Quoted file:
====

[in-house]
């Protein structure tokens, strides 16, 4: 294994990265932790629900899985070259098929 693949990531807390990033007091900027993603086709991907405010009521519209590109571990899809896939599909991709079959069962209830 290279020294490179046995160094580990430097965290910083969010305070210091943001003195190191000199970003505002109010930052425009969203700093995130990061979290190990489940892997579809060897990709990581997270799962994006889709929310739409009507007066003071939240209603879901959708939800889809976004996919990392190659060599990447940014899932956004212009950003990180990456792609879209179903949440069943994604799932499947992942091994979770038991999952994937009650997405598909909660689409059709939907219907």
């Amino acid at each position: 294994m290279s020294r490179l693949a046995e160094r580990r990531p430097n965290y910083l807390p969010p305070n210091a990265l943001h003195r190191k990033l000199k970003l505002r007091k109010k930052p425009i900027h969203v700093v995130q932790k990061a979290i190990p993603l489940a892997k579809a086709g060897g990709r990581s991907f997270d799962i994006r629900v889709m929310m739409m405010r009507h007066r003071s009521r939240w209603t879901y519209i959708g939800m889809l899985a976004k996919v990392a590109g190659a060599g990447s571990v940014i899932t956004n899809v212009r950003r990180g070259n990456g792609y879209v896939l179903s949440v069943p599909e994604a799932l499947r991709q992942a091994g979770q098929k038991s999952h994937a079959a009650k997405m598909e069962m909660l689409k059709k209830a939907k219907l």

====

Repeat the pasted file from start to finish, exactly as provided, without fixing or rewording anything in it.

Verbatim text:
[in-house]
């Protein structure tokens, strides 16, 4: 294994990265932790629900899985070259098929 693949990531807390990033007091900027993603086709991907405010009521519209590109571990899809896939599909991709079959069962209830 290279020294490179046995160094580990430097965290910083969010305070210091943001003195190191000199970003505002109010930052425009969203700093995130990061979290190990489940892997579809060897990709990581997270799962994006889709929310739409009507007066003071939240209603879901959708939800889809976004996919990392190659060599990447940014899932956004212009950003990180990456792609879209179903949440069943994604799932499947992942091994979770038991999952994937009650997405598909909660689409059709939907219907």
């Amino acid at each position: 294994m290279s020294r490179l693949a046995e160094r580990r990531p430097n965290y910083l807390p969010p305070n210091a990265l943001h003195r190191k990033l000199k970003l505002r007091k109010k930052p425009i900027h969203v700093v995130q932790k990061a979290i190990p993603l489940a892997k579809a086709g060897g990709r990581s991907f997270d799962i994006r629900v889709m929310m739409m405010r009507h007066r003071s009521r939240w209603t879901y519209i959708g939800m889809l899985a976004k996919v990392a590109g190659a060599g990447s571990v940014i899932t956004n899809v212009r950003r990180g070259n990456g792609y879209v896939l179903s949440v069943p599909e994604a799932l499947r991709q992942a091994g979770q098929k038991s999952h994937a079959a009650k997405m598909e069962m909660l689409k059709k209830a939907k219907l």